We stopped short of automating email sending, because we still wanted the human touch as well as building trust in the automated system.

Nowadays, there's a dashboard for companies to visit any time they'd like.

Server setup

This is an example of when automation goes too far. i.e. Setting up a new server for a low-traffic early stage startup should only be logged as a runbook, not automated further.

However, my naive self hadn't learned these lessons yet and did:

As one might imagine, these were fantastic to build and understand. But when you come back to it months later to adjust things (e.g. upgrade Node.js), it has a massive maintenance tax from being out of mind and relearning it adds little business value.

Thus, a runbook would have been significantly easier to generate as well as maintain.

Scan processing

At Standard Cyborg, a 3D scanning and prosthetic CAD platform, we'd sometimes receive infrared (IR) scans that wen't fully filled in.

This is due to the IR scanner collecting a point cloud and trying to determine faces from nearby vertices. However, this wasn't its specialty, so we'd use tools like MeshLab to clean up any gaps or double layers.

As with weekly batches, there's significant time cost but also rushes of scans can come in (e.g. during a convention). Most importantly though, scan cleaning can be emotionally taxing (e.g. scans with traumatic injuries).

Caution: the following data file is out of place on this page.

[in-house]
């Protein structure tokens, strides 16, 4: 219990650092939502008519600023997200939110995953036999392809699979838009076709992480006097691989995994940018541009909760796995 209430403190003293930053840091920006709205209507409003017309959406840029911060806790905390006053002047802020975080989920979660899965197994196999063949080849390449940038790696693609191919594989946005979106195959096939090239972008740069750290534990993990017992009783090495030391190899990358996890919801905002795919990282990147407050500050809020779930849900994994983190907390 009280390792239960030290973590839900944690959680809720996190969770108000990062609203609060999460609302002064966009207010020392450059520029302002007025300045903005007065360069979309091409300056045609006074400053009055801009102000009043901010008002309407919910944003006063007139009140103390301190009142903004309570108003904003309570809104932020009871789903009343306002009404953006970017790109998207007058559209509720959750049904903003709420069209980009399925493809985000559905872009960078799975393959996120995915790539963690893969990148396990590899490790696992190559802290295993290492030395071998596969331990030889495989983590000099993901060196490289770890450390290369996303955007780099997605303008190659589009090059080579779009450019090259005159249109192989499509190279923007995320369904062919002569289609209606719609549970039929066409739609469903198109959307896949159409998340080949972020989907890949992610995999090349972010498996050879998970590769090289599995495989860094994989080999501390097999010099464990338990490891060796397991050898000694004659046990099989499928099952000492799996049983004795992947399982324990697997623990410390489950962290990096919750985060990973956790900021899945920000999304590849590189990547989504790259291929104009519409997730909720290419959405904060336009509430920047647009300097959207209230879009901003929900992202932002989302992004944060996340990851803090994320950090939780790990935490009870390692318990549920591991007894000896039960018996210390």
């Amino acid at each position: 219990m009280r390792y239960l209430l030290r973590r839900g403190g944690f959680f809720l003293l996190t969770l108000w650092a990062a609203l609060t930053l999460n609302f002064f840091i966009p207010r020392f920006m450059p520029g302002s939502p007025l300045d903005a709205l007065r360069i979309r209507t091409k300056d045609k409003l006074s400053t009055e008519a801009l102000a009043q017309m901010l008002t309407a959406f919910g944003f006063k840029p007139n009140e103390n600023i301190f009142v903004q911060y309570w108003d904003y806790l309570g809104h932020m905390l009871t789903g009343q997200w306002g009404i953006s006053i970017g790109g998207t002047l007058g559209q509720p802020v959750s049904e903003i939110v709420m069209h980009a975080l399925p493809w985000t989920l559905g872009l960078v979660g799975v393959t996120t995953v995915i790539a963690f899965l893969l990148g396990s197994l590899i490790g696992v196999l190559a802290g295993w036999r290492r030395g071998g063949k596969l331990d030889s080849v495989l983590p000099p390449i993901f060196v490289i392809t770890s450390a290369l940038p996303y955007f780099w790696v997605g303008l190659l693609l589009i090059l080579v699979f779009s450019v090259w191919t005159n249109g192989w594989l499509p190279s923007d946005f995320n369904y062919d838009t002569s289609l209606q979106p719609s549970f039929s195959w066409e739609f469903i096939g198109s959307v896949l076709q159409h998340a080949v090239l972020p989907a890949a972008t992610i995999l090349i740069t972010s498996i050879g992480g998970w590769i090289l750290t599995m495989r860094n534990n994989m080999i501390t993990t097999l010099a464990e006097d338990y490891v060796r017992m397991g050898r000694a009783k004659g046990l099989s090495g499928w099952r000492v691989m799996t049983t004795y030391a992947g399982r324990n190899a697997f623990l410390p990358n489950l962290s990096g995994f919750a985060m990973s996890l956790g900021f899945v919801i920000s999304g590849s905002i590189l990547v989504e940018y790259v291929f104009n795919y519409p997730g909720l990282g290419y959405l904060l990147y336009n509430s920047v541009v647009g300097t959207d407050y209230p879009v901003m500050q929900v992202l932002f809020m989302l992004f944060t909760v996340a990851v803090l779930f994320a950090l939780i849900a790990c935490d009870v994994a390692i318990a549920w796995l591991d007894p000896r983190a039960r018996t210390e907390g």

Thus, automation was a high priority for us, and the result was moving manual actions into scripts in an AWS Lambda pipeline.

After that, employee happiness increased significantly as well as there now being freedom to focus on higher level tasks.

Additional short list

  • Deployments - These occuring regularly, so scripting is critical
    • Investing into Continuous Delivery (CD), since you also need a robust migration and rollback system
  • Database dumping, scrubbing, and pruning - Any level of automation makes sense here. Likely depends on frequency and monotony
  • Firefighting and deployment rollbacks - Ideally these never happen but that's not reality, so a core runbook is a great starting point

What we didn't cover

  • Feature prioritization - This usually isn't owned by engineering
    • Short version if you're curious: metrics, requests by customers, impact on churn or conversions
  • Day-to-day prioritization - Sadly made the article too long
    • Short version:
    • Address blockers first (e.g. PR reviews, ongoing discussions)
    • If have bandwidth, triage any new bugs
    • Weigh tasks into a queue (e.g. those with due dates vs other important tasks vs current bandwidth)
    • Take the next task from said queue
    • If an interruption occurs, triage and/or delegate
    • Upon task completion, reprocess queue and start next task
    • At end of day, address any blockers again
  • How this ties into the relevant xkcd
    • Short answer: It's the "how" for each of the different levels
    • Longer answer: Our article isn't purely about time. Other factors include UX, employee happiness, and more